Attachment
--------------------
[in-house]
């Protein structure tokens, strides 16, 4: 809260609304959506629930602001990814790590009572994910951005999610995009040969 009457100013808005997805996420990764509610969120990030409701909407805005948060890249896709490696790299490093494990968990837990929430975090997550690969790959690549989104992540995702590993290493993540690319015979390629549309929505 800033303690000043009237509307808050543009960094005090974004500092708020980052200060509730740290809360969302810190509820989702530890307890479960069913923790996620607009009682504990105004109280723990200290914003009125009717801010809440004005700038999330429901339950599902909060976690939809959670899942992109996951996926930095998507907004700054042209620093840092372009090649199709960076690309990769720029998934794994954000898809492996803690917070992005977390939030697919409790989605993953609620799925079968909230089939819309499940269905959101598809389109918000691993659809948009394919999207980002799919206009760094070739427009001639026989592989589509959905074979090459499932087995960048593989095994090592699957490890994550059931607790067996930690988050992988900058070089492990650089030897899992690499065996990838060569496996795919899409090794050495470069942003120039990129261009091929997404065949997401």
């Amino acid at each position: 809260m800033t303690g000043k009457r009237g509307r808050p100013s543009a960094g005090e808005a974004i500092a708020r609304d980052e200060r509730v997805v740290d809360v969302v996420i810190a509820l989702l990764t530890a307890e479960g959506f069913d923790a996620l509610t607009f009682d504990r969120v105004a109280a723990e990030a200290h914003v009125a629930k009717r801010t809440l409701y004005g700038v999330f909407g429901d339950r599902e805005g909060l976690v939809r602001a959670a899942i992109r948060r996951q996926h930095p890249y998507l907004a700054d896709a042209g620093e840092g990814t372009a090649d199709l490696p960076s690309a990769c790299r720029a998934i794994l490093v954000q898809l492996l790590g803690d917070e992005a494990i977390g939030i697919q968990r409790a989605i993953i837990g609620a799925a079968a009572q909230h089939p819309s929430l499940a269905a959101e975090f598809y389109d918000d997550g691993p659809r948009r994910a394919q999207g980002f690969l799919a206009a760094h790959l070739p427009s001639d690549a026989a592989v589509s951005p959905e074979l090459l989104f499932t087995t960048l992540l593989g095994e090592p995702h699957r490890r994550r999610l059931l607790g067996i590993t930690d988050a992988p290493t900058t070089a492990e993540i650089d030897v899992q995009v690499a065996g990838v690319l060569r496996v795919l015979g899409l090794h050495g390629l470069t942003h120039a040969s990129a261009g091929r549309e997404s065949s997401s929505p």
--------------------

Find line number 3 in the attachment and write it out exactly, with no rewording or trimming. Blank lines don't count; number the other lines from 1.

């Amino acid at each position: 809260m800033t303690g000043k009457r009237g509307r808050p100013s543009a960094g005090e808005a974004i500092a708020r609304d980052e200060r509730v997805v740290d809360v969302v996420i810190a509820l989702l990764t530890a307890e479960g959506f069913d923790a996620l509610t607009f009682d504990r969120v105004a109280a723990e990030a200290h914003v009125a629930k009717r801010t809440l409701y004005g700038v999330f909407g429901d339950r599902e805005g909060l976690v939809r602001a959670a899942i992109r948060r996951q996926h930095p890249y998507l907004a700054d896709a042209g620093e840092g990814t372009a090649d199709l490696p960076s690309a990769c790299r720029a998934i794994l490093v954000q898809l492996l790590g803690d917070e992005a494990i977390g939030i697919q968990r409790a989605i993953i837990g609620a799925a079968a009572q909230h089939p819309s929430l499940a269905a959101e975090f598809y389109d918000d997550g691993p659809r948009r994910a394919q999207g980002f690969l799919a206009a760094h790959l070739p427009s001639d690549a026989a592989v589509s951005p959905e074979l090459l989104f499932t087995t960048l992540l593989g095994e090592p995702h699957r490890r994550r999610l059931l607790g067996i590993t930690d988050a992988p290493t900058t070089a492990e993540i650089d030897v899992q995009v690499a065996g990838v690319l060569r496996v795919l015979g899409l090794h050495g390629l470069t942003h120039a040969s990129a261009g091929r549309e997404s065949s997401s929505p």